The Rev. F. M. Nightingale, a graduate of Trinity College, Dublin, and of Lichfield Theological College, came to Queensland as Mission Chaplain in 1906, about four years after his ordination. He was at Charters Towers from 1907 until his appointment to All Saints' in 1911. Twelve years later he resigned, and, returning to England, held the cure of Verwood until he succeeded Dr. Wand, now our Archbishop, as vicar of St. Mark's, Salisbury, in 1925.
More fortunate than his predecessors at All Saints', he found the parish free of debt and in receipt of a sufficient endowment to ensure the services of a curate to assist in its manifold activities. The curates during his rectorship were the Rev. W. F. N. Eldershaw, R. H. Fowler, C. James, C. Smith, B. Brazier, A. J. Mills and C. Dunn.
But although all was well financially with the parish, spiritually it was in a very bad way. The modernistic tendencies and teachings had so permeated it that many thought the appointment of an evangelical rector the only means by which those who had followed the Rev. D. Price would be brought back into the Church. At the latter's resignation, the bulk of the congregation had left and were urging upon him the establishment of Modernistic services. He at first refused to accede to their wishes in this respect but afterwards gave way to their pleadings and began the services known as "Progressive Christianity," publishing as its mouthpiece the "Modernist."
Father Nightingale writes: "No one who was not in Brisbane during the last few years of Douglas Price's incumbency can have the faintest idea of how things had degenerated, nor of the bitterness of the Cathedral congregation. In those days (when first I came to All Saints') I had to tolerate a large number of communicants at the Sung Mass. There were prejudices galore, in those days. Wretchedly poor linen vestments were in use when I took over, but I at once used silk and also unleavened bread. There was a bit of a fuss but the storm arose when I used the cope on All Saints' Day--we lost one man who used to contribute £1 every Sunday, in consequence. There was absolutely no recent altar linen. Mr. Douglas Price had grown indifferent by that time. I started the use of the dalmatic and tunicle, much to the Archbishop's dismay and disgust. There was a sung Mass at 11 o'clock but nearly everybody used to depart after the sermon. To stop this I had notices printed and placed around the walls stating that people must remain until after the blessing.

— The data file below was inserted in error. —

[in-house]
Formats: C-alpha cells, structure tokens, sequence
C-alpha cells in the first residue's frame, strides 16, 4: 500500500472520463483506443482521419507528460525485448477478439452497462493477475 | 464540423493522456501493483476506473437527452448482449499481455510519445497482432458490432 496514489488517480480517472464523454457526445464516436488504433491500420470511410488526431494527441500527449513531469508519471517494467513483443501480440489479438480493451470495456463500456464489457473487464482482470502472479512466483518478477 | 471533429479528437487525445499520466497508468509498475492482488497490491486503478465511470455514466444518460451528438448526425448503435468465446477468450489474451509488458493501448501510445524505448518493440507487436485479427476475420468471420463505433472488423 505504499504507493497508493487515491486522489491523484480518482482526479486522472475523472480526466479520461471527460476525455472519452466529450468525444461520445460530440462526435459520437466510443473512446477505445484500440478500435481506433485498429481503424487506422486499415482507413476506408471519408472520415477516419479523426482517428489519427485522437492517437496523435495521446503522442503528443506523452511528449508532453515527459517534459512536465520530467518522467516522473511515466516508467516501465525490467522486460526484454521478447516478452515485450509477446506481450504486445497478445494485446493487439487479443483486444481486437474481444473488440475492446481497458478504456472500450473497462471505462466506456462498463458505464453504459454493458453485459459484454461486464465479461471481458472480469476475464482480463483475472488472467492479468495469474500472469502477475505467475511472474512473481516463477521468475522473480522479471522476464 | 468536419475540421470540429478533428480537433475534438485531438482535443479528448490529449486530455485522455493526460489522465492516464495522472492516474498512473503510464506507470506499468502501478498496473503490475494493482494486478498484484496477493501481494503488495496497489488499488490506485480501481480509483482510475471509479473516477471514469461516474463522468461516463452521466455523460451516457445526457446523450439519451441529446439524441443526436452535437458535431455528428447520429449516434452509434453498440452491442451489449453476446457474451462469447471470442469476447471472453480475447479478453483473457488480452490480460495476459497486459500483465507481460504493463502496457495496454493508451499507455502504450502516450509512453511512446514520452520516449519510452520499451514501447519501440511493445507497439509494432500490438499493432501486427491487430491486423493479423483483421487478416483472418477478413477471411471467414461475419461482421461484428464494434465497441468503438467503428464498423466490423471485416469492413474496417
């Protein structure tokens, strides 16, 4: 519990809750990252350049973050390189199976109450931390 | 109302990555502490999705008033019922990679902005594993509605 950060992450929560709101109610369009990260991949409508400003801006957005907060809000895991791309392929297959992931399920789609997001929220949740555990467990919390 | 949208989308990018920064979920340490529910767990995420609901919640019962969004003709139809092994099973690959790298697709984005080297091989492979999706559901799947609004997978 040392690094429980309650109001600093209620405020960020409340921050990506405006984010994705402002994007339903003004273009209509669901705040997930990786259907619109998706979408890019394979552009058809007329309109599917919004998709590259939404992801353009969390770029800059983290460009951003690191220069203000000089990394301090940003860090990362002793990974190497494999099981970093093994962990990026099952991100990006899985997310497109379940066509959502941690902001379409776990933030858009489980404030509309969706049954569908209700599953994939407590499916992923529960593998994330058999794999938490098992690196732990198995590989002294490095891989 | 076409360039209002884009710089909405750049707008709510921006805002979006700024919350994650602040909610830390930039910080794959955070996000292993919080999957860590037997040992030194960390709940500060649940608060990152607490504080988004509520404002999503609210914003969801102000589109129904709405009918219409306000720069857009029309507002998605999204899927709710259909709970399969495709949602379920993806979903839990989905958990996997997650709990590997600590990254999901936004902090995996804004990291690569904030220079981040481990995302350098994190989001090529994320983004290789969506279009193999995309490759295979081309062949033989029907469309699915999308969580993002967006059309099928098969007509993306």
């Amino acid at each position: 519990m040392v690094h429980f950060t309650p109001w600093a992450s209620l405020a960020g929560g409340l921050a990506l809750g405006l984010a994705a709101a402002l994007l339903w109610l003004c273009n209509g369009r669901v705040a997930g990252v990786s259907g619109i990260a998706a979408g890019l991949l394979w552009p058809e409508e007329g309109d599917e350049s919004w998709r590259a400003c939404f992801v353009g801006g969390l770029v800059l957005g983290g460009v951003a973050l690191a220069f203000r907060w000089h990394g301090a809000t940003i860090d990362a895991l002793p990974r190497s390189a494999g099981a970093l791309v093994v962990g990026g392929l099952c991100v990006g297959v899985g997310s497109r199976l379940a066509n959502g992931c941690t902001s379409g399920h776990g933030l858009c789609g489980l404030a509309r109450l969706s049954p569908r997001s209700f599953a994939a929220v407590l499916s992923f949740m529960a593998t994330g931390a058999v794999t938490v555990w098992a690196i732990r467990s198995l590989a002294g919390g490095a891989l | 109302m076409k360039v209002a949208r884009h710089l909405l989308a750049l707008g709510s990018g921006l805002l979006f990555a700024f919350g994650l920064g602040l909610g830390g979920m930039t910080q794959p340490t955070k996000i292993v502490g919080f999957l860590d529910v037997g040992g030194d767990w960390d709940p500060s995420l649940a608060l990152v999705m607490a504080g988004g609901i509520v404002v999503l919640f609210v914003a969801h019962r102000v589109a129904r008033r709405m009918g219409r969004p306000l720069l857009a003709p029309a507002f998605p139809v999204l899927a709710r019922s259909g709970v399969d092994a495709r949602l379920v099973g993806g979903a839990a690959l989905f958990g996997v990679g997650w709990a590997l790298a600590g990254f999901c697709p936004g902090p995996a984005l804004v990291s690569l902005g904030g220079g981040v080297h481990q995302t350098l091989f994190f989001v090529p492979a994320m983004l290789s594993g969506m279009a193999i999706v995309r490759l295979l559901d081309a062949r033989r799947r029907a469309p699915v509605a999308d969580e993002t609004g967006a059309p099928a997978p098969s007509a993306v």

I have always regretted that I did not have the church photographed before I altered it but it was so dark that it was well-nigh impossible. The floor level ran downhill to the bottom of seven steps upon which the Altar stood." (The chancel was on a level with the vestry floor.) "A huge stone prayer desk blocked the way across the chancel entrance. The choir was hidden in the hollow, and the chancel carpet was in rags.
The corner where now the chapel is was used to store odd seats. It was an awful blot. Lighting was the old 'harp' shaped gas brackets down the centre aisle. The seats had huge fleur-de-lys tops." Father Nightingale had these cut off except on the ends of the short seats against the walls.
"When the Chapel was first erected, it caused a lot of talk. It was called a peanut stall, a confessional box and worse. The rose windows in the shallow transepts used to be hidden behind the wooden ceiling. I had them opened up and fitted with stained glass, Miss Vanneck paid for one but I forget who paid for the other.